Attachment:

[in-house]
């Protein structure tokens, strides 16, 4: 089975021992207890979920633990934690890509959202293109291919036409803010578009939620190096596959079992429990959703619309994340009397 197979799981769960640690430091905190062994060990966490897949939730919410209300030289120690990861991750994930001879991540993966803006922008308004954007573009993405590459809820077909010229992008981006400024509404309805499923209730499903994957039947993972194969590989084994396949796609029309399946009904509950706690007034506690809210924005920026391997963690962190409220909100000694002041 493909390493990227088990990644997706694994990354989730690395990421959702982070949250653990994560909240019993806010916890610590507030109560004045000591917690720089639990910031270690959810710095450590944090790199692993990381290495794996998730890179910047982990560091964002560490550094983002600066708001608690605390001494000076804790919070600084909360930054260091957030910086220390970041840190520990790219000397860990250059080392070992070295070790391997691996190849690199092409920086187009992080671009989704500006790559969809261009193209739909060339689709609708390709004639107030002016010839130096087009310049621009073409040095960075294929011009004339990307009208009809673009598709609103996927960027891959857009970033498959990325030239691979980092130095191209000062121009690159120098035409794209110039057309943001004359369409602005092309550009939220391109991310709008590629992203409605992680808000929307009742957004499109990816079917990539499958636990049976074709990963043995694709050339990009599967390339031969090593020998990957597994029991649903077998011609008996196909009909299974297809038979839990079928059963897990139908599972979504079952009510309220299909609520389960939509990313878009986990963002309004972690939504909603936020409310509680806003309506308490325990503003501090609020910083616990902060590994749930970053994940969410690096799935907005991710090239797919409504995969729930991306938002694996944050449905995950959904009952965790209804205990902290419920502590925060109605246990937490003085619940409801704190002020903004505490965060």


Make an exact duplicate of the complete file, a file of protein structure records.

[in-house]
């Protein structure tokens, strides 16, 4: 089975021992207890979920633990934690890509959202293109291919036409803010578009939620190096596959079992429990959703619309994340009397 197979799981769960640690430091905190062994060990966490897949939730919410209300030289120690990861991750994930001879991540993966803006922008308004954007573009993405590459809820077909010229992008981006400024509404309805499923209730499903994957039947993972194969590989084994396949796609029309399946009904509950706690007034506690809210924005920026391997963690962190409220909100000694002041 493909390493990227088990990644997706694994990354989730690395990421959702982070949250653990994560909240019993806010916890610590507030109560004045000591917690720089639990910031270690959810710095450590944090790199692993990381290495794996998730890179910047982990560091964002560490550094983002600066708001608690605390001494000076804790919070600084909360930054260091957030910086220390970041840190520990790219000397860990250059080392070992070295070790391997691996190849690199092409920086187009992080671009989704500006790559969809261009193209739909060339689709609708390709004639107030002016010839130096087009310049621009073409040095960075294929011009004339990307009208009809673009598709609103996927960027891959857009970033498959990325030239691979980092130095191209000062121009690159120098035409794209110039057309943001004359369409602005092309550009939220391109991310709008590629992203409605992680808000929307009742957004499109990816079917990539499958636990049976074709990963043995694709050339990009599967390339031969090593020998990957597994029991649903077998011609008996196909009909299974297809038979839990079928059963897990139908599972979504079952009510309220299909609520389960939509990313878009986990963002309004972690939504909603936020409310509680806003309506308490325990503003501090609020910083616990902060590994749930970053994940969410690096799935907005991710090239797919409504995969729930991306938002694996944050449905995950959904009952965790209804205990902290419920502590925060109605246990937490003085619940409801704190002020903004505490965060």